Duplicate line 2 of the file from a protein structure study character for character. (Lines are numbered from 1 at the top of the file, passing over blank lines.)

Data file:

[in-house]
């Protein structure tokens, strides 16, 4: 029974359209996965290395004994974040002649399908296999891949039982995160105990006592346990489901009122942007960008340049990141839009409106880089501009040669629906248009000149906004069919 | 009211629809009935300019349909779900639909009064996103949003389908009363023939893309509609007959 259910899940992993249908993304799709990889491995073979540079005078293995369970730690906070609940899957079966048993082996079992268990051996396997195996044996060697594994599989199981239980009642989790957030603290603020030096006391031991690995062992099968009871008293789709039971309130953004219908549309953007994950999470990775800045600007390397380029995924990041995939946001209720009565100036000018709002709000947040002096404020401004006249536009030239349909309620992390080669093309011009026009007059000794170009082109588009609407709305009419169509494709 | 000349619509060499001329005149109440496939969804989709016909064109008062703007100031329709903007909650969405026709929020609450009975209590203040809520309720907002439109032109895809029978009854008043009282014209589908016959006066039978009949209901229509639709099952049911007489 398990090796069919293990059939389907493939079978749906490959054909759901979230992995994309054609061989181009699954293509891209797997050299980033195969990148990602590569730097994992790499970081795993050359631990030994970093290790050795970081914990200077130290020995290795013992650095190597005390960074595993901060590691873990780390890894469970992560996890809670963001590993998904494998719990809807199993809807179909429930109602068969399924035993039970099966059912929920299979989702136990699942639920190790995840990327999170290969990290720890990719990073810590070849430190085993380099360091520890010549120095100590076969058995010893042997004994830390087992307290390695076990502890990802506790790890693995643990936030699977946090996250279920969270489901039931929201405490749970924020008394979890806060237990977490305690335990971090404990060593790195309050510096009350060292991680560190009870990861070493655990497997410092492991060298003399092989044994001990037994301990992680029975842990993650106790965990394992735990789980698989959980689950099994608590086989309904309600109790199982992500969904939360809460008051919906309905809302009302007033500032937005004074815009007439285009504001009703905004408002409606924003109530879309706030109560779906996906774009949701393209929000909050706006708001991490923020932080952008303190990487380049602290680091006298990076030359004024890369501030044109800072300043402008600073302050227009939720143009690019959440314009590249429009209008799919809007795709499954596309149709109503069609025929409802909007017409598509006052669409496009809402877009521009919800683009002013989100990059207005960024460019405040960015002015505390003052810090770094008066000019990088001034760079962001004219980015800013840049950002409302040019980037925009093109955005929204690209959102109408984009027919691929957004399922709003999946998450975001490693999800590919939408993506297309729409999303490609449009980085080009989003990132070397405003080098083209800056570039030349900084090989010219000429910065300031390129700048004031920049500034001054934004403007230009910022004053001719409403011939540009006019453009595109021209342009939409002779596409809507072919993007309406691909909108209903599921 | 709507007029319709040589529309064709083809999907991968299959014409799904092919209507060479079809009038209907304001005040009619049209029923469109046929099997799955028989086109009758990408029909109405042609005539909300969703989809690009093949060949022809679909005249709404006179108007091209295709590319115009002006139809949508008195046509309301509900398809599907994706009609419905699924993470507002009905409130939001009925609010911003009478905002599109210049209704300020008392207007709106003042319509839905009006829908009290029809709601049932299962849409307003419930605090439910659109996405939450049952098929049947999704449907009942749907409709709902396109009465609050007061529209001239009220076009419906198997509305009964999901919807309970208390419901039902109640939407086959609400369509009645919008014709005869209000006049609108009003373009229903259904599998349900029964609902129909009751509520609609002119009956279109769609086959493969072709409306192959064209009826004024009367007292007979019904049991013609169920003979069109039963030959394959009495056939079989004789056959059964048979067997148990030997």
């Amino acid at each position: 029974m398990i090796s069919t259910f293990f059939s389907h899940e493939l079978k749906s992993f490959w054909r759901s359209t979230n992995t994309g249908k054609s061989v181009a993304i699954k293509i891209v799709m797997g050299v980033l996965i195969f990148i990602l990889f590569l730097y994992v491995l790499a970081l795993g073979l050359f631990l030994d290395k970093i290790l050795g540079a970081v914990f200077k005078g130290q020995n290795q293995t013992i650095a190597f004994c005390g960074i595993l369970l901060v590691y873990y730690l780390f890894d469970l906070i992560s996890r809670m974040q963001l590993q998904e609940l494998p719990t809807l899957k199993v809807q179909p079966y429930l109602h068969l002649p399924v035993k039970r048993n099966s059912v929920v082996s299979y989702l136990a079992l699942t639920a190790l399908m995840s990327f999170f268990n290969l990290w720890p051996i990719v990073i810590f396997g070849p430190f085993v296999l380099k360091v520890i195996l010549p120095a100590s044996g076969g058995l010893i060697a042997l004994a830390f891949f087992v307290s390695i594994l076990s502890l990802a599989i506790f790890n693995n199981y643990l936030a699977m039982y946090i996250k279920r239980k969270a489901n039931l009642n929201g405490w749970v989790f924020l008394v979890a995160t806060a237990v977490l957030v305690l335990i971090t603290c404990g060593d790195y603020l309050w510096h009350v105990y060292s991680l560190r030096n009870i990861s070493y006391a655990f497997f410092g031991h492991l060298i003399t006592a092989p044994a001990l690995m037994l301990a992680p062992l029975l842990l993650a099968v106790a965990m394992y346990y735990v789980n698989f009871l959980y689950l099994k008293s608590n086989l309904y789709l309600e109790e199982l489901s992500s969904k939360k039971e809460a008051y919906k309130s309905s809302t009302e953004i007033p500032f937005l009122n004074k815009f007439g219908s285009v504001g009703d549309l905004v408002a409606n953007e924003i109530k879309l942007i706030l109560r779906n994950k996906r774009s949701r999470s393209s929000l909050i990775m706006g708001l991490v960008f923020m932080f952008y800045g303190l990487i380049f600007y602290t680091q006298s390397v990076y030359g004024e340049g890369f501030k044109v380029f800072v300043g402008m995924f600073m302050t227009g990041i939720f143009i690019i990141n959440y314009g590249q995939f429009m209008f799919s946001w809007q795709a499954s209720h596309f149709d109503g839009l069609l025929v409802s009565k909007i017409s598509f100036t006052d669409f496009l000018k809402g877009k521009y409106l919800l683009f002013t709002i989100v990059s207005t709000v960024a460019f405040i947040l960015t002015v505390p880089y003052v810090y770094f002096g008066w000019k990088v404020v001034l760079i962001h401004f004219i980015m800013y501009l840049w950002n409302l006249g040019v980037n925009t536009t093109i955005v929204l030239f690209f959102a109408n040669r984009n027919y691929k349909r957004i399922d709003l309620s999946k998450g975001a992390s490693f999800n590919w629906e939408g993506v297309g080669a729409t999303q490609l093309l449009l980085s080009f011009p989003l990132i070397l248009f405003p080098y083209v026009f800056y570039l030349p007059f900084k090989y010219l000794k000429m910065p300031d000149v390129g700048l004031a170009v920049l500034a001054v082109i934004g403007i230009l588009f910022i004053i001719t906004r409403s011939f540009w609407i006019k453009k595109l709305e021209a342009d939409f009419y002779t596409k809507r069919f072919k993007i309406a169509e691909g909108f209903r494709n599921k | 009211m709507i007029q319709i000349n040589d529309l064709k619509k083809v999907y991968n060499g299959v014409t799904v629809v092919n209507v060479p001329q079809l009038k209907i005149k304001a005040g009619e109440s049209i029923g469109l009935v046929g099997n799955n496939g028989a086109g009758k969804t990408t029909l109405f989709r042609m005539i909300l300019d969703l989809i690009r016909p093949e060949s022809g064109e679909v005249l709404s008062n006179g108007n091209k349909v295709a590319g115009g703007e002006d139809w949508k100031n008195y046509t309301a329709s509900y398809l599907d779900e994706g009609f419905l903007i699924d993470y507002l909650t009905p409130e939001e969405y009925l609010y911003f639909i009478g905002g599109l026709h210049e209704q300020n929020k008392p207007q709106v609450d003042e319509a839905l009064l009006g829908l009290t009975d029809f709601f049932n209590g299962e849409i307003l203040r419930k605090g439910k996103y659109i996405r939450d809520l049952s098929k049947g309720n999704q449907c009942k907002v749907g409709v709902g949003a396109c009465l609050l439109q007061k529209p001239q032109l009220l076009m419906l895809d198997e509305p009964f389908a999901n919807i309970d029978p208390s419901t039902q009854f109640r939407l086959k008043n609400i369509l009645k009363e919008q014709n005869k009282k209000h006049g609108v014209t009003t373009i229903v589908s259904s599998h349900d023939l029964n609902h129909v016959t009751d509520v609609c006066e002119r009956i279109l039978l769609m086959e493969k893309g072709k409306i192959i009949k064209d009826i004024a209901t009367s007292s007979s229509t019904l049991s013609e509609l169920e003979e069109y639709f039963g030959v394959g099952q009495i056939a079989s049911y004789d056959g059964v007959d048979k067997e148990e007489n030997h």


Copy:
């Protein structure tokens, strides 16, 4: 029974359209996965290395004994974040002649399908296999891949039982995160105990006592346990489901009122942007960008340049990141839009409106880089501009040669629906248009000149906004069919 | 009211629809009935300019349909779900639909009064996103949003389908009363023939893309509609007959 259910899940992993249908993304799709990889491995073979540079005078293995369970730690906070609940899957079966048993082996079992268990051996396997195996044996060697594994599989199981239980009642989790957030603290603020030096006391031991690995062992099968009871008293789709039971309130953004219908549309953007994950999470990775800045600007390397380029995924990041995939946001209720009565100036000018709002709000947040002096404020401004006249536009030239349909309620992390080669093309011009026009007059000794170009082109588009609407709305009419169509494709 | 000349619509060499001329005149109440496939969804989709016909064109008062703007100031329709903007909650969405026709929020609450009975209590203040809520309720907002439109032109895809029978009854008043009282014209589908016959006066039978009949209901229509639709099952049911007489 398990090796069919293990059939389907493939079978749906490959054909759901979230992995994309054609061989181009699954293509891209797997050299980033195969990148990602590569730097994992790499970081795993050359631990030994970093290790050795970081914990200077130290020995290795013992650095190597005390960074595993901060590691873990780390890894469970992560996890809670963001590993998904494998719990809807199993809807179909429930109602068969399924035993039970099966059912929920299979989702136990699942639920190790995840990327999170290969990290720890990719990073810590070849430190085993380099360091520890010549120095100590076969058995010893042997004994830390087992307290390695076990502890990802506790790890693995643990936030699977946090996250279920969270489901039931929201405490749970924020008394979890806060237990977490305690335990971090404990060593790195309050510096009350060292991680560190009870990861070493655990497997410092492991060298003399092989044994001990037994301990992680029975842990993650106790965990394992735990789980698989959980689950099994608590086989309904309600109790199982992500969904939360809460008051919906309905809302009302007033500032937005004074815009007439285009504001009703905004408002409606924003109530879309706030109560779906996906774009949701393209929000909050706006708001991490923020932080952008303190990487380049602290680091006298990076030359004024890369501030044109800072300043402008600073302050227009939720143009690019959440314009590249429009209008799919809007795709499954596309149709109503069609025929409802909007017409598509006052669409496009809402877009521009919800683009002013989100990059207005960024460019405040960015002015505390003052810090770094008066000019990088001034760079962001004219980015800013840049950002409302040019980037925009093109955005929204690209959102109408984009027919691929957004399922709003999946998450975001490693999800590919939408993506297309729409999303490609449009980085080009989003990132070397405003080098083209800056570039030349900084090989010219000429910065300031390129700048004031920049500034001054934004403007230009910022004053001719409403011939540009006019453009595109021209342009939409002779596409809507072919993007309406691909909108209903599921 | 709507007029319709040589529309064709083809999907991968299959014409799904092919209507060479079809009038209907304001005040009619049209029923469109046929099997799955028989086109009758990408029909109405042609005539909300969703989809690009093949060949022809679909005249709404006179108007091209295709590319115009002006139809949508008195046509309301509900398809599907994706009609419905699924993470507002009905409130939001009925609010911003009478905002599109210049209704300020008392207007709106003042319509839905009006829908009290029809709601049932299962849409307003419930605090439910659109996405939450049952098929049947999704449907009942749907409709709902396109009465609050007061529209001239009220076009419906198997509305009964999901919807309970208390419901039902109640939407086959609400369509009645919008014709005869209000006049609108009003373009229903259904599998349900029964609902129909009751509520609609002119009956279109769609086959493969072709409306192959064209009826004024009367007292007979019904049991013609169920003979069109039963030959394959009495056939079989004789056959059964048979067997148990030997």